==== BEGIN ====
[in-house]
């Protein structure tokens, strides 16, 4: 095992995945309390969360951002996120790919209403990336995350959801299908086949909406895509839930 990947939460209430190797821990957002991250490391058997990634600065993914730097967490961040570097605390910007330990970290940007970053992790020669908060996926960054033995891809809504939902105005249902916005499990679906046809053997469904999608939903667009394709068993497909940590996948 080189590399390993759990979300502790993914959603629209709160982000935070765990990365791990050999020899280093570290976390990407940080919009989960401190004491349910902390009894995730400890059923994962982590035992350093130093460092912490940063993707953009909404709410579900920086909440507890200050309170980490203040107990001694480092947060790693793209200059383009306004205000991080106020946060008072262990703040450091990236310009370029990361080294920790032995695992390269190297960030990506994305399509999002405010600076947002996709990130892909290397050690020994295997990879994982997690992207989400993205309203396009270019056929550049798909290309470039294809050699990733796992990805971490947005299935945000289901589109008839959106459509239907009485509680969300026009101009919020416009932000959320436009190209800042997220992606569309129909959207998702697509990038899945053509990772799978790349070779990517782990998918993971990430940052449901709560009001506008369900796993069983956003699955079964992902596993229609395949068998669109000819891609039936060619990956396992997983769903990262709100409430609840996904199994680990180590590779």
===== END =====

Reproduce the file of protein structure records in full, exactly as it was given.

[in-house]
């Protein structure tokens, strides 16, 4: 095992995945309390969360951002996120790919209403990336995350959801299908086949909406895509839930 990947939460209430190797821990957002991250490391058997990634600065993914730097967490961040570097605390910007330990970290940007970053992790020669908060996926960054033995891809809504939902105005249902916005499990679906046809053997469904999608939903667009394709068993497909940590996948 080189590399390993759990979300502790993914959603629209709160982000935070765990990365791990050999020899280093570290976390990407940080919009989960401190004491349910902390009894995730400890059923994962982590035992350093130093460092912490940063993707953009909404709410579900920086909440507890200050309170980490203040107990001694480092947060790693793209200059383009306004205000991080106020946060008072262990703040450091990236310009370029990361080294920790032995695992390269190297960030990506994305399509999002405010600076947002996709990130892909290397050690020994295997990879994982997690992207989400993205309203396009270019056929550049798909290309470039294809050699990733796992990805971490947005299935945000289901589109008839959106459509239907009485509680969300026009101009919020416009932000959320436009190209800042997220992606569309129909959207998702697509990038899945053509990772799978790349070779990517782990998918993971990430940052449901709560009001506008369900796993069983956003699955079964992902596993229609395949068998669109000819891609039936060619990956396992997983769903990262709100409430609840996904199994680990180590590779």